September 12, 2014 — I define my career by BC (Before Children) and AC (After Children).
BC I was a high-flying talent (so I was told). I burned through the rungs at Deloitte in the UK and quickly became a manager. I then moved to Sydney and joined Ernst & Young. I was put through my paces, and at 30 years old and pregnant I was promoted to Senior Manager—that’s the career moment I am most proud of.
I worked for an incredible boss who wasn't blinded by pregnancy and who steadfastly worked 80% in a senior position whilst raising her three sons. She was my role model and made me believe that I could do it if I desired it.
Then life began AC. And I was unprepared for how hard the balance would be. I felt like every move I made affected my growing child.
That was nine years and two countries ago. Since then, in my role as a consultant, I have lived and worked for two years or more in London, Sydney, Hong Kong, and Zurich, and am Mum to four children under eight, who I’m happy to report are all happy and healthy.
Since technological advances have not yet made it possible for me to clone myself, I face the same choices as all other working parents: play a very difficult juggling act, or sacrifice my career or my time with the children. Since I’m not willing to sacrifice either, juggling is my only option.
I have three small boys and a little girl, and believe passionately that they should witness equality between their working parents. Sadly, however, in many of the countries I have lived, the reality falls short of this ideal for cultural, historical, and personal reasons. My husband is the main breadwinner, and although he wants more work-life balance, he doesn't feel he can move up the career ladder if he requests more flexible work options.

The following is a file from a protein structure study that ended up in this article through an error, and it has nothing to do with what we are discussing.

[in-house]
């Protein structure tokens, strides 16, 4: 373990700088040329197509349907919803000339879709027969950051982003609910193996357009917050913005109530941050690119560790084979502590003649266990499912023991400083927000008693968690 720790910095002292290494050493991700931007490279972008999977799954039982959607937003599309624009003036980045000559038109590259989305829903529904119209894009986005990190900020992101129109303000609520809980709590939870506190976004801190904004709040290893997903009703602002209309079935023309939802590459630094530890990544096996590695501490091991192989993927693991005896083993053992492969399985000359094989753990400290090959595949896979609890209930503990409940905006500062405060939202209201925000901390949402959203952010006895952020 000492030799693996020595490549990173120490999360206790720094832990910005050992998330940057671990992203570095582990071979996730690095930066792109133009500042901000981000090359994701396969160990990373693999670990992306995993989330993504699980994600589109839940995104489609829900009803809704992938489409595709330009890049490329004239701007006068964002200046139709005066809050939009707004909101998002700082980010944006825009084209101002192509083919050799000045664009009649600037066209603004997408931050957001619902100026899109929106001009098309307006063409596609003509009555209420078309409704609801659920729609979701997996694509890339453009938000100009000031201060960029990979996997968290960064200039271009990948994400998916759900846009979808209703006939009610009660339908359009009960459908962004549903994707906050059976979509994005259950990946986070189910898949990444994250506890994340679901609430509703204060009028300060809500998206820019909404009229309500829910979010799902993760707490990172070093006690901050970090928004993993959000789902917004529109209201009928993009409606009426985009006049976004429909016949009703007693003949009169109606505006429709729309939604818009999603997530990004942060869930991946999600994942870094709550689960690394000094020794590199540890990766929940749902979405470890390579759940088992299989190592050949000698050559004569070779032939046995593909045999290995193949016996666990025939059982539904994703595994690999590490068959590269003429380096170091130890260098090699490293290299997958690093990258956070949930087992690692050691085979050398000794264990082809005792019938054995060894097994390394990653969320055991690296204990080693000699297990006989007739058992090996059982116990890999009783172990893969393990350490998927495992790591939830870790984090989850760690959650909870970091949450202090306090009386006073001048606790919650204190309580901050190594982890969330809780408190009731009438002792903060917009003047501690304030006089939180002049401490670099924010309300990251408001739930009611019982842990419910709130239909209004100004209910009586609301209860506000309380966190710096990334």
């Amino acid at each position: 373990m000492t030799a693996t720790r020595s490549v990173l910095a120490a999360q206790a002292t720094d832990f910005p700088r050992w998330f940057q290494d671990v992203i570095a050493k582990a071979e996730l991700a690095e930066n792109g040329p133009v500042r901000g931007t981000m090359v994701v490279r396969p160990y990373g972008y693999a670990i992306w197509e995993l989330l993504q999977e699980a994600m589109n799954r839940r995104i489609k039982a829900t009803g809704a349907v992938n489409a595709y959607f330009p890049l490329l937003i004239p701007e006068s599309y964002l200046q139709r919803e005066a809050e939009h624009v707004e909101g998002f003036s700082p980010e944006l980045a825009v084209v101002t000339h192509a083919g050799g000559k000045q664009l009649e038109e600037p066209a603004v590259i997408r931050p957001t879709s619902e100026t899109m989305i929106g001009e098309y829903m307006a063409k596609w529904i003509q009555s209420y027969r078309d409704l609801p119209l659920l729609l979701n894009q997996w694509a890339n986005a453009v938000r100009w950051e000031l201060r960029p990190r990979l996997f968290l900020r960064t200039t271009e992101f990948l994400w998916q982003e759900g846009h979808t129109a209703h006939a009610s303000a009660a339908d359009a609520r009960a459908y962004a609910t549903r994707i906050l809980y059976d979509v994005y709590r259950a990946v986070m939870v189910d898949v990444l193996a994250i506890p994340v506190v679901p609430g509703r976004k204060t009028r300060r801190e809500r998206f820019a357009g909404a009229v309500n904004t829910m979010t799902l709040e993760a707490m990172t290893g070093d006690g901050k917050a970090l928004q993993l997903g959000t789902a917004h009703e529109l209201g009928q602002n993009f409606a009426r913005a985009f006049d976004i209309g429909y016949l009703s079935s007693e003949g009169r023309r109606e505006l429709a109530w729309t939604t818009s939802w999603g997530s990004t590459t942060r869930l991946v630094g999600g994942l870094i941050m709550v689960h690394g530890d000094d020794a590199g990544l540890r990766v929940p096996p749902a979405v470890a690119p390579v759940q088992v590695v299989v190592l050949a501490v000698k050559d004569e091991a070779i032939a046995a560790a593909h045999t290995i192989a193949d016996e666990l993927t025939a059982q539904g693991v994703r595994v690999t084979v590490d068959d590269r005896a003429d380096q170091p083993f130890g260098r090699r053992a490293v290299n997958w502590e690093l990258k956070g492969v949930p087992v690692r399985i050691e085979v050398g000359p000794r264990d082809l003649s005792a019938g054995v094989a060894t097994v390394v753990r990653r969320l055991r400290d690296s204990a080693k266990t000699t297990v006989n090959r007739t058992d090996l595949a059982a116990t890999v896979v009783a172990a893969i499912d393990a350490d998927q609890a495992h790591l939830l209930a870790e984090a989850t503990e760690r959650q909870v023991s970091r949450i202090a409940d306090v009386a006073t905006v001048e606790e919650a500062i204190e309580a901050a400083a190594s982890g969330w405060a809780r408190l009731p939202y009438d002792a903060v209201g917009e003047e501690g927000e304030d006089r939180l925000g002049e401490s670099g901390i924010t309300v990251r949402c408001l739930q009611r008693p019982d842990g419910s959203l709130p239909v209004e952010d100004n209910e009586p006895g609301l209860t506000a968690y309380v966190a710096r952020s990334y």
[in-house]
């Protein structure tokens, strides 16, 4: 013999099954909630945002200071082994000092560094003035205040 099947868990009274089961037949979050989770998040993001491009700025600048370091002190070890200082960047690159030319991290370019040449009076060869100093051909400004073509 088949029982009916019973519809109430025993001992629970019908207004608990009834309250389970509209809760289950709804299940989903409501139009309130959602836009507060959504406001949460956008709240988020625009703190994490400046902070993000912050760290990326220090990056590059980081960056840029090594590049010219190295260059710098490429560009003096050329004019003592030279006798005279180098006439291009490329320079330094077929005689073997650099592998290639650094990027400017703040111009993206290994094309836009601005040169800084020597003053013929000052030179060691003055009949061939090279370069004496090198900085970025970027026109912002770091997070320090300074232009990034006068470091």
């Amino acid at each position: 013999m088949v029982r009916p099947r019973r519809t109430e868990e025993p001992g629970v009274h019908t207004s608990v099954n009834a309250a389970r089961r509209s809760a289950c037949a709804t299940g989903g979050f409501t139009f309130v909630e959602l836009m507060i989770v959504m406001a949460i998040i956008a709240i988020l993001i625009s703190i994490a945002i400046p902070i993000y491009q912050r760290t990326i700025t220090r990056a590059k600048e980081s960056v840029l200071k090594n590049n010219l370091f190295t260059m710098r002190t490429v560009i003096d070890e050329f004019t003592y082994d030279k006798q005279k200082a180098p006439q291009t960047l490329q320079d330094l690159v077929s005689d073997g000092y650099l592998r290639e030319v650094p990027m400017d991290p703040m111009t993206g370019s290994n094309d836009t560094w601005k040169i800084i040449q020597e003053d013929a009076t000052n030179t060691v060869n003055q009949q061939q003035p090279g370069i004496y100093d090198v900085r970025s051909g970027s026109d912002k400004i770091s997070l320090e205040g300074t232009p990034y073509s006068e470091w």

I have coached and spoken to many executive men in different organisations who share the same desire for balance: the desire to have balanced executive boards, to stop travelling so much, to spend more time with their families; to be stimulated at work, challenged, developed, and cared about; and to not feel that having a home life will debilitate their career progression. The issue is universal—it is not just parents who strive for this balance. There are way too many stressed leaders in corporate life all over the world wanting more balance in their lives.
The organisation that can make this shift happen successfully may just be the most successful organisation on the planet. Talent will come out of the woodwork like ants, attracted by the services they desperately want but can’t get now.
Whilst those of us in D&I work towards making this a reality, my five tips for women in the current workplace would be:
1. Be bold. Identify and clearly state your unique selling point and what you can offer the workplace, and push for promotion if you believe you deserve it.
2. If you feel unconscious bias is playing out, address it. You are addressing it for yourself, but also for the next generation of women coming through.
3. Don't panic if you are in the “AC” category. You will gain your workplace confidence back AC, but you may have to fake it at first! I just met a woman who took 11 years out of work and has got herself a job. Don't believe all the hype about not getting a job if you stay out of the workplace for a while. That's your self-esteem talking. Your children do become more independent, and work-life balance becomes more manageable. AC women are a great long-term investment.
4. Keep your networks going. Bring your children along if you have to. Everyone is human and I've often had to wrench my babies back from my colleagues!
5. Set the boundaries. If the organisation can't adhere to those boundaries look elsewhere. There are supportive organisations and supportive pockets within less supportive organisations. Seek them out. They are great places to work.
One final tip for leaders:
If you are the leader of people, put your trust in those you lead. Ideas aren't always visible. Work can be done whilst doing the washing, whilst cooking dinner, whilst catching the bus or doing exercise.